“ ‘One of the first things you gotta learn when you’re f——n’ the dog,’ said Leo, ‘is t’ look like you’re workin’ hard enough t’ make yer butt blossom like a rose.’ ”

The Dictionary of American Regional English, in its entry for “fuck the dog,” points readers to the earlier use of the verb “dog” in the sense of “to shirk or not do one’s best, especially on the job; to waste time, loaf; to malinger.”

The first DARE citation for “dog” used this way is from the New York Evening Journal (March 20, 1910): “He [Stanley Ketchel] says that Papke couldn’t beat him in Pittsburg, and that Papke was dogging it at the end.”

(The passage apparently refers to the boxer Billy Papke’s loss to Frank Klaus the year before. Ketchel and Papke fought four times for the Middleweight championship, but not in Pittsburgh. Ketchel won three times, Papke once.)

Getting back to your question, the linguist Ben Zimmer looked into a suggestion that “screw the pooch” originated during a discussion in the spring of 1950 between two students at Yale, Jack May and John Rawlings.

Zimmer tracked down a 2010 memoir by May, An Alphabet of Letters, that describes an exchange in which May chides Rawlings for being late with a school project:

“JACK: You’re late, John, you’re fouling up. You are fucking the dog.

“JOHN: Really, you are so vulgar and coarse, I just don’t want to hear it.

“JACK: You’re still late. Is this better? You are screwing the pooch.

“JOHN: (shrill laughter).”

May goes on to explain that Rawlings enlisted in the Air Force and helped design early prototypes of space suits for chimpanzees on NASA missions. When May saw the film of The Right Stuff in 1983 and heard “screw the pooch,” he was convinced that Rawlings had introduced the expression to the space program. However, May couldn’t confirm this, since Rawlings had died in 1980.

Well, it’s a good story, but we’ll stick with the earliest written evidence: Walter Cunningham’s 1977 memoir of his days in the space program.

Help support the Grammarphobia Blog with your donation.
And check out our books about the English language.

Subscribe to the Blog by email

Enter your email address to subscribe to the Blog by email. If you are an old subscriber and not getting posts, please subscribe again.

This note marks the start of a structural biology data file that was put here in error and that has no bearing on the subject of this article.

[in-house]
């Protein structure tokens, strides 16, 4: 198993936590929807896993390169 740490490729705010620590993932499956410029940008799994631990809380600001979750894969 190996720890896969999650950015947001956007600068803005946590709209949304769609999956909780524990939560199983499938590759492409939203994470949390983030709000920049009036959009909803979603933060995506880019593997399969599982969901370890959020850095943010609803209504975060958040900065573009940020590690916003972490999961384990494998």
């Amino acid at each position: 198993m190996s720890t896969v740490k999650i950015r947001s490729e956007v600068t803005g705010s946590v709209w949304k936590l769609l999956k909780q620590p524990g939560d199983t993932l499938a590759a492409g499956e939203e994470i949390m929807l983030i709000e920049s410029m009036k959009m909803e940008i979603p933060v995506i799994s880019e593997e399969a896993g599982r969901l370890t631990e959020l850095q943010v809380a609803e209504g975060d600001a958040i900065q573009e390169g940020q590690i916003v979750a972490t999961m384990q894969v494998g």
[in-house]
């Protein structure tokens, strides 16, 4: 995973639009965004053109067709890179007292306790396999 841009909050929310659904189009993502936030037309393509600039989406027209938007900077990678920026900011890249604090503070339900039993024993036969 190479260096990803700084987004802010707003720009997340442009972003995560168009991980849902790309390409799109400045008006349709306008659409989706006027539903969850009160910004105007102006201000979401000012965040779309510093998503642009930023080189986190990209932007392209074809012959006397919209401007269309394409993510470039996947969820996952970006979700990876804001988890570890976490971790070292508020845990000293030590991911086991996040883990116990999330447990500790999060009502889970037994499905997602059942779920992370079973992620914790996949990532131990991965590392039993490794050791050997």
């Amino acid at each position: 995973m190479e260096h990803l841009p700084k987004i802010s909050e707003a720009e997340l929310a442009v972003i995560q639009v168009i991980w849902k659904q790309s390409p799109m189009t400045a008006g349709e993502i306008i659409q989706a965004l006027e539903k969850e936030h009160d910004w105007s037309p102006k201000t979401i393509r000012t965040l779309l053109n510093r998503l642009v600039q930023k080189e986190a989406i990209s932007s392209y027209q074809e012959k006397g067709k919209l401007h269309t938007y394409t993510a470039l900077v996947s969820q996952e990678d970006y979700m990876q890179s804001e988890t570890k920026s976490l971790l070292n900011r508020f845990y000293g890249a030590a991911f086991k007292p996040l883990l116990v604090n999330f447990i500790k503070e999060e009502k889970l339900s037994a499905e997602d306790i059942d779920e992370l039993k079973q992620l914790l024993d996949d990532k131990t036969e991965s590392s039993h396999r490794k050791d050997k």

Categories
English language Etymology Expression Grammar Language Phrase origin Usage Writing

Happy belated birthday?

Q: Why do we say “happy belated birthday” when it should be “belated happy birthday”? The “happy birthday” is belated, not the “birthday.” Please help me understand the proper syntax.

A: Like you, we wouldn’t describe the syntax, or word order, in “happy belated birthday” as logical. But we doubt that anyone would have trouble with the semantics, or meaning, of the expression.

As you point out, the congratulatory phrase “happy birthday” is the thing that’s belated, not the “birthday” itself. Therefore, the logical arrangement of the words would be “belated happy birthday.” So why do many people find it more natural to say “happy belated birthday,” logic be damned?

We believe this is because of a clash between the logical order of the words and the natural order of adjectives. We’ve written several times about the order of adjectives, including a post in 2010 about why people say “a perfect little black dress” instead of “a black perfect little dress,” and one in 2017 about why a toy is “my nice new blue plastic truck” rather than “my plastic blue new nice truck.”

As we say in those earlier posts, it’s natural for an adjective that expresses subjective opinion (like “happy”) to come before an adjective that expresses age (like “belated”). So one would refer to “a delightful old recipe,” not “an old delightful recipe,” and “a risky premature birth,” not “a premature risky birth.”